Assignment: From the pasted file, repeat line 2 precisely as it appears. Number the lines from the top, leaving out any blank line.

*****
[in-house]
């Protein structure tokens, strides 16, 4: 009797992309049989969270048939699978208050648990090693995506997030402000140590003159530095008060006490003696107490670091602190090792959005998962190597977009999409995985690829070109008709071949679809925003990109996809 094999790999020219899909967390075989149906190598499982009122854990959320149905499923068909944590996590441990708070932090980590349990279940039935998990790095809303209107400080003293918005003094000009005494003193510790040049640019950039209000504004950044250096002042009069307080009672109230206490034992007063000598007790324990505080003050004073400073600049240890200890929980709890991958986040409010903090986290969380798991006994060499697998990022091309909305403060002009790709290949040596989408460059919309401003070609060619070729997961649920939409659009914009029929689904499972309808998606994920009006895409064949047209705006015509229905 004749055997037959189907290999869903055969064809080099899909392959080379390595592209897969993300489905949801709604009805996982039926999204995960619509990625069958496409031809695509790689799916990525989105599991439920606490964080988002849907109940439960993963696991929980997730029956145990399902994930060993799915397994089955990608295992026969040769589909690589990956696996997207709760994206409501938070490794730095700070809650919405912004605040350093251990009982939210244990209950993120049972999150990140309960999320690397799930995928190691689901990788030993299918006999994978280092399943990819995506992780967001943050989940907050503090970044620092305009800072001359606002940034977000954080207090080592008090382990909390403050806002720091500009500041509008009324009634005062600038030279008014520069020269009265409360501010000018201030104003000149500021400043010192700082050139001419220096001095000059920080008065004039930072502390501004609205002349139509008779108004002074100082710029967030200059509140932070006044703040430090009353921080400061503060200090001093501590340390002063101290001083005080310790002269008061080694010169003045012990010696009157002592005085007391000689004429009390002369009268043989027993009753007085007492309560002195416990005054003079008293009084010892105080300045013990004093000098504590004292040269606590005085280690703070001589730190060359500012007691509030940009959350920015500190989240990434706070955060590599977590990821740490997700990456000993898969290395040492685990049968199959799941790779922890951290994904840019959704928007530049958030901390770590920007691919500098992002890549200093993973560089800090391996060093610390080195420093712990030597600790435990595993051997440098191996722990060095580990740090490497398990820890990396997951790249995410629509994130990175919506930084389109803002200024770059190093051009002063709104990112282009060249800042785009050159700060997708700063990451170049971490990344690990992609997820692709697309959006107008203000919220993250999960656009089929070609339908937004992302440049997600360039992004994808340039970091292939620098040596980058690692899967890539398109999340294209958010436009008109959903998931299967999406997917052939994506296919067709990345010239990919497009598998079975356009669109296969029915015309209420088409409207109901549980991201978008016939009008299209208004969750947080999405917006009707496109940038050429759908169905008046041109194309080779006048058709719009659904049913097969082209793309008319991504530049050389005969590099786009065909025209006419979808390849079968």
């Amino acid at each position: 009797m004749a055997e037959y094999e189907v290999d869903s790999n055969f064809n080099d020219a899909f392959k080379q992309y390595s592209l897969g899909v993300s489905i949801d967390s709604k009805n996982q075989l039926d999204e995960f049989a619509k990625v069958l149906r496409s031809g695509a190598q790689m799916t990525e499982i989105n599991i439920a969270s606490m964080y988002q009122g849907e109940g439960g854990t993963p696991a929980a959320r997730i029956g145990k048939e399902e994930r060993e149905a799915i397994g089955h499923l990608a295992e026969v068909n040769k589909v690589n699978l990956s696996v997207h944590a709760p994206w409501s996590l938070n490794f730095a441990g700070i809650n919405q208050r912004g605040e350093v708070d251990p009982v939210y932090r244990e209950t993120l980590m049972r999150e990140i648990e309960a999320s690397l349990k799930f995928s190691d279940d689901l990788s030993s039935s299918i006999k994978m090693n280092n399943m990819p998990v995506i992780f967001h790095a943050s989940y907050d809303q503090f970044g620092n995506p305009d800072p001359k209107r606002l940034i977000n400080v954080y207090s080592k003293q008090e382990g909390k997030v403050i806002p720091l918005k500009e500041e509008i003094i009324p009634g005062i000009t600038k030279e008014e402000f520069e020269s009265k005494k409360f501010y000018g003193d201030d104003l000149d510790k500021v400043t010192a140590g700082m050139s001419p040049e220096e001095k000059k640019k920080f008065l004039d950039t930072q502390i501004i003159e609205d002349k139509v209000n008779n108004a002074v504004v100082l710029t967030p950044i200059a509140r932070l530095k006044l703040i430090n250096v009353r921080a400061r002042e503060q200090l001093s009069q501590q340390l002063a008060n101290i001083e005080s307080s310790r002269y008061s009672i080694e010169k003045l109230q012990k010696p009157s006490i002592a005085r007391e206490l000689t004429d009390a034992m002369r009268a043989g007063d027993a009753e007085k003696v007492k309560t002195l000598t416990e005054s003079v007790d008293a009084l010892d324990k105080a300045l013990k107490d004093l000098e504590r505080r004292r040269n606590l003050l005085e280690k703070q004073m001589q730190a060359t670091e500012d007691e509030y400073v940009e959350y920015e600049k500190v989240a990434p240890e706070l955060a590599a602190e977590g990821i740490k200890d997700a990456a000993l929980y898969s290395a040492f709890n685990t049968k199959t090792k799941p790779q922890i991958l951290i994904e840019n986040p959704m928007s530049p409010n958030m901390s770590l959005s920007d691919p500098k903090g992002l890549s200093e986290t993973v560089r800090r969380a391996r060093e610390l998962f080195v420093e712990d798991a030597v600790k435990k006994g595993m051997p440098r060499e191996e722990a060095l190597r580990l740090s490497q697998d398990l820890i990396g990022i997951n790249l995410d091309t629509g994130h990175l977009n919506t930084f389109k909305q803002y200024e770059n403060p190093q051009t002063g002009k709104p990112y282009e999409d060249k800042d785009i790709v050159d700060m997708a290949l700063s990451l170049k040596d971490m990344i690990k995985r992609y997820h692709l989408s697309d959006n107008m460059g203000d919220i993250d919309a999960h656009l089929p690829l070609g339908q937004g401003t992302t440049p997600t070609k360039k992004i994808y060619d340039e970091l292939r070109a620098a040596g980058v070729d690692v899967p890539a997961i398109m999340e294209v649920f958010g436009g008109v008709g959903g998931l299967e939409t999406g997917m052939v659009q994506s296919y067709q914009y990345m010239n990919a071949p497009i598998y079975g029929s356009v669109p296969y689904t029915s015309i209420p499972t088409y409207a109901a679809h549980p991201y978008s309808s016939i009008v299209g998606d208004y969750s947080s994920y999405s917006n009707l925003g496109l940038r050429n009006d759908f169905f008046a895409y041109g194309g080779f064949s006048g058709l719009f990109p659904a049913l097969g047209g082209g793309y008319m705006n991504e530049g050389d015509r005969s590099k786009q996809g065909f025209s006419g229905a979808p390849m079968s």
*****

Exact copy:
């Protein structure tokens, strides 16, 4: 009797992309049989969270048939699978208050648990090693995506997030402000140590003159530095008060006490003696107490670091602190090792959005998962190597977009999409995985690829070109008709071949679809925003990109996809 094999790999020219899909967390075989149906190598499982009122854990959320149905499923068909944590996590441990708070932090980590349990279940039935998990790095809303209107400080003293918005003094000009005494003193510790040049640019950039209000504004950044250096002042009069307080009672109230206490034992007063000598007790324990505080003050004073400073600049240890200890929980709890991958986040409010903090986290969380798991006994060499697998990022091309909305403060002009790709290949040596989408460059919309401003070609060619070729997961649920939409659009914009029929689904499972309808998606994920009006895409064949047209705006015509229905 004749055997037959189907290999869903055969064809080099899909392959080379390595592209897969993300489905949801709604009805996982039926999204995960619509990625069958496409031809695509790689799916990525989105599991439920606490964080988002849907109940439960993963696991929980997730029956145990399902994930060993799915397994089955990608295992026969040769589909690589990956696996997207709760994206409501938070490794730095700070809650919405912004605040350093251990009982939210244990209950993120049972999150990140309960999320690397799930995928190691689901990788030993299918006999994978280092399943990819995506992780967001943050989940907050503090970044620092305009800072001359606002940034977000954080207090080592008090382990909390403050806002720091500009500041509008009324009634005062600038030279008014520069020269009265409360501010000018201030104003000149500021400043010192700082050139001419220096001095000059920080008065004039930072502390501004609205002349139509008779108004002074100082710029967030200059509140932070006044703040430090009353921080400061503060200090001093501590340390002063101290001083005080310790002269008061080694010169003045012990010696009157002592005085007391000689004429009390002369009268043989027993009753007085007492309560002195416990005054003079008293009084010892105080300045013990004093000098504590004292040269606590005085280690703070001589730190060359500012007691509030940009959350920015500190989240990434706070955060590599977590990821740490997700990456000993898969290395040492685990049968199959799941790779922890951290994904840019959704928007530049958030901390770590920007691919500098992002890549200093993973560089800090391996060093610390080195420093712990030597600790435990595993051997440098191996722990060095580990740090490497398990820890990396997951790249995410629509994130990175919506930084389109803002200024770059190093051009002063709104990112282009060249800042785009050159700060997708700063990451170049971490990344690990992609997820692709697309959006107008203000919220993250999960656009089929070609339908937004992302440049997600360039992004994808340039970091292939620098040596980058690692899967890539398109999340294209958010436009008109959903998931299967999406997917052939994506296919067709990345010239990919497009598998079975356009669109296969029915015309209420088409409207109901549980991201978008016939009008299209208004969750947080999405917006009707496109940038050429759908169905008046041109194309080779006048058709719009659904049913097969082209793309008319991504530049050389005969590099786009065909025209006419979808390849079968």